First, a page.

You may not have noticed, but driving on Cedar Crest Boulevard usually is taking less time, even at the busiest times of day on the heavily-traveled highway.
Cedar Crest is one of the most congested major roads in the Lehigh Valley, according to staffers at the Lehigh Valley Planning Commission.
Last year the state Department of Transportation made improvements at most of the 15 signaled intersections on a more than five-mile stretch of the road, between Chestnut Street in Emmaus and Tilghman Street on the Allentown-South Whitehall boundary.
Those improvements included new signal modifications, retiming lights and adding uninterruptible power supplies, so traffic lights continue to work when the electricity goes out, explained Michael Donchez, a senior transportation planner at the planning commission.
Donchez said PennDOT has a Congested Corridor Improvement Program, which identifies roads that can benefit from such “low cost, quick turn around” improvements to aid in the movement of traffic. The goal of that program is a 20 percent reduction in peak hour travel times in an improved corridor.
A planning commission study shows that 20 percent goal has not quite been met by PennDOT’s intersection improvements. Travel times improved by more than 14 percent for northbound traffic and by more than 11 percent for southbound travel at peak volume times in late afternoon, the busiest time of day on that road.
Donchez said the study determined PennDOT’s intersection improvements increased speeds by 3 to 4 miles an hour in the corridor.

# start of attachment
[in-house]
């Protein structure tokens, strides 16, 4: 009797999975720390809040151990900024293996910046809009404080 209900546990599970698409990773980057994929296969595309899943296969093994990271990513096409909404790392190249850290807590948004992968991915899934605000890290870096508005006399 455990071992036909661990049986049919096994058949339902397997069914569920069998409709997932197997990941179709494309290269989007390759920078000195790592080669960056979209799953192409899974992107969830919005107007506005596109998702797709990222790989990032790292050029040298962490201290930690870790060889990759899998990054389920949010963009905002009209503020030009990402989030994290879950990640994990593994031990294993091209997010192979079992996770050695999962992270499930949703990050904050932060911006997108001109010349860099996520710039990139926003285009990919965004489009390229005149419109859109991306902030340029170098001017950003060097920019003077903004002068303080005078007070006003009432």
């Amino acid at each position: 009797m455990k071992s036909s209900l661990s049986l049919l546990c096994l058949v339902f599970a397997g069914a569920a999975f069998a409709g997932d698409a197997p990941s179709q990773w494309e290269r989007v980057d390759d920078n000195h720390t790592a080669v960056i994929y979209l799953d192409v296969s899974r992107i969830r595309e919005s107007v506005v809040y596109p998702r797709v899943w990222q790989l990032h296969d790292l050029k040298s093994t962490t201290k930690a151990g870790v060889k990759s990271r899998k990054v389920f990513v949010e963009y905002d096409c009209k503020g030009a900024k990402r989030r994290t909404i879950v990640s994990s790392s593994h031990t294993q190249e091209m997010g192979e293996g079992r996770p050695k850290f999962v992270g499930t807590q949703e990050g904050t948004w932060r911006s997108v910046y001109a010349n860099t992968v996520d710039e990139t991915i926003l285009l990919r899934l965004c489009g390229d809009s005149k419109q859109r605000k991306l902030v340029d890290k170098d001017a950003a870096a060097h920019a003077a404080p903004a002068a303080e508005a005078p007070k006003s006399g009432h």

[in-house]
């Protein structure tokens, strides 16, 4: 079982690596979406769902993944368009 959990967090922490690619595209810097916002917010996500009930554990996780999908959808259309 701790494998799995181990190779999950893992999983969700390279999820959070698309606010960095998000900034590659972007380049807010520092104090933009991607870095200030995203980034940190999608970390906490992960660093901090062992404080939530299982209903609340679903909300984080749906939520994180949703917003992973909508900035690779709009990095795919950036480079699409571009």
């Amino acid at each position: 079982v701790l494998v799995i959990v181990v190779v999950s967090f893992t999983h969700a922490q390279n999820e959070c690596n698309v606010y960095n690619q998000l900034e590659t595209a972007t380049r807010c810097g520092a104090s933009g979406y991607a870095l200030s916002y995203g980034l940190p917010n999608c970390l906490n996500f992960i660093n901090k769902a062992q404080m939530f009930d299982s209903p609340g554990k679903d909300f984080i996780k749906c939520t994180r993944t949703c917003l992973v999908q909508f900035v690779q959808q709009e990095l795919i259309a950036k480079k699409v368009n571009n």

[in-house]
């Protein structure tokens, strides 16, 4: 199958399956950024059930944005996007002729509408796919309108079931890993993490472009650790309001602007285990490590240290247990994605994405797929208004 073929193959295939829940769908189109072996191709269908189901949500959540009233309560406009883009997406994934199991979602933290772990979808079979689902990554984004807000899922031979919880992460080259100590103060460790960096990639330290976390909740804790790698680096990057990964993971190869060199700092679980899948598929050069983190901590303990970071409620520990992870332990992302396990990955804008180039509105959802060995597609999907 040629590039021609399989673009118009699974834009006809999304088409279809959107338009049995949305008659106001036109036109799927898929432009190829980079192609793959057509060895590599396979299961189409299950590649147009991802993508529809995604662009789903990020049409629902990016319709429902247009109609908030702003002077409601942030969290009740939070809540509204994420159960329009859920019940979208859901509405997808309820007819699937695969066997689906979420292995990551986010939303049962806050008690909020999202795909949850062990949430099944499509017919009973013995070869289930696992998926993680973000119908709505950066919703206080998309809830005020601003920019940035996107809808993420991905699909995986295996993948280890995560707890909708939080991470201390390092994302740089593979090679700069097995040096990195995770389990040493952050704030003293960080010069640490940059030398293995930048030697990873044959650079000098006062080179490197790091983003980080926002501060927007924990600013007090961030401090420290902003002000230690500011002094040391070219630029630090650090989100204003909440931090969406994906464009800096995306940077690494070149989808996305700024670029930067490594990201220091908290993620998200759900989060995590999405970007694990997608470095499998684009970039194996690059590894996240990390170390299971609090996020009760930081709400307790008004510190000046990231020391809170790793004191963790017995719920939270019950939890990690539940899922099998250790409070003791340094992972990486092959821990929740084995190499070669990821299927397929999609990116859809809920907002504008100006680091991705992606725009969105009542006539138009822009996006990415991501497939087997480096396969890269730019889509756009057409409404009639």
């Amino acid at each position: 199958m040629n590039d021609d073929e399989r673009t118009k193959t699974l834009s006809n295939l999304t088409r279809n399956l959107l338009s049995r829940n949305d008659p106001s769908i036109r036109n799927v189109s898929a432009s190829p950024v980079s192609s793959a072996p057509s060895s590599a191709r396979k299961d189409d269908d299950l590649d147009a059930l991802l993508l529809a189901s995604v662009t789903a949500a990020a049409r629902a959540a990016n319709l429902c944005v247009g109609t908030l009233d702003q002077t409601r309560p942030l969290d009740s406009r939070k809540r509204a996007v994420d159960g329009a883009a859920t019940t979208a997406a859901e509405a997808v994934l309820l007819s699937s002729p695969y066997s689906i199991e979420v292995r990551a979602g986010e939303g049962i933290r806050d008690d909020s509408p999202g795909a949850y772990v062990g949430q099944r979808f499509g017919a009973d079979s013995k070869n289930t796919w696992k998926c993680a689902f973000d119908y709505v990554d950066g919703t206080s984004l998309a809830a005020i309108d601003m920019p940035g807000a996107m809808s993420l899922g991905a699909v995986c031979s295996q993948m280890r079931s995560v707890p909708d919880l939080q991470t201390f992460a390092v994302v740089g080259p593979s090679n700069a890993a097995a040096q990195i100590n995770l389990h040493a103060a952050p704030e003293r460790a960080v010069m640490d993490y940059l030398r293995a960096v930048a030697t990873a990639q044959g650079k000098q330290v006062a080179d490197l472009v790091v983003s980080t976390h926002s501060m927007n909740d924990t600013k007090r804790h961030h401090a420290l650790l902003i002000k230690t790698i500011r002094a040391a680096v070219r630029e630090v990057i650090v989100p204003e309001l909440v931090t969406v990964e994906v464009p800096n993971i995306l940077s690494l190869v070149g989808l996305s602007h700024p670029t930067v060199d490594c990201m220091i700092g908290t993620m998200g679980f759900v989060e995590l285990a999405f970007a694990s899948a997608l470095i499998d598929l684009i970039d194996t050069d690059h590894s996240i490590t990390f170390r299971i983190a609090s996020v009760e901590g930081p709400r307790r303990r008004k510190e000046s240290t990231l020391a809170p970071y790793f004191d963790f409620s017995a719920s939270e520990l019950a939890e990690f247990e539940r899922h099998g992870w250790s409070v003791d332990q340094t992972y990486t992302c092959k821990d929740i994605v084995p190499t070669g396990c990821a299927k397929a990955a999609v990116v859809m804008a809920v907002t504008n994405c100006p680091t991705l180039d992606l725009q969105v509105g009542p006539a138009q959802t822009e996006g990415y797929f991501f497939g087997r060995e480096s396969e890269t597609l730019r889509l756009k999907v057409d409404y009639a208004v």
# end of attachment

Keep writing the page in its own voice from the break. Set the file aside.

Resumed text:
A draft report of the “post-improvement review” on the corridor was presented and approved at Wednesday morning’s meeting of the Lehigh Valley Transportation Study’s coordinating committee.
In addition to travel speeds, the study also looked at stop delay --“the amount of time you are sitting there motionless in your vehicle,” explained Donchez. PennDOT improved stop delays in the p.m. peak hour by nearly 25 percent for northbound traffic and by nearly 21 percent for southbound traffic.
Southbound traffic at morning peak hours actually has experienced a more than 10 percent increased delay, but the report states “delay in the corridor overall decreased in the morning peak…the overall net impact was one of shorter durations of delay within the corridor.”
Donchez said Cedar Crest was the highest priority congested corridor in Lehigh or Northampton counties that had not yet been studied by the planning commission. He said its initial study was done before PennDOT made the intersection improvements to learn “pre-improvement operating conditions.” After those improvements were implemented, the planning commission went back to the Cedar Crest corridor to gather more data for comparison.
The planning commission’s review reports daily traffic volumes along the corridor range from 10,100 vehicles in the southern portion of Cedar Crest to 26,100 vehicles around the I-78 interchange. By 2030, daily traffic volume is projected to increase to 16,900 vehicles in the southern portion and 34,800 vehicles at I-78.
The report recommends that PennDOT and Allentown should work to coordinate and re-time traffic signals as a cost-effective way to continue to improve traffic flow on Cedar Crest.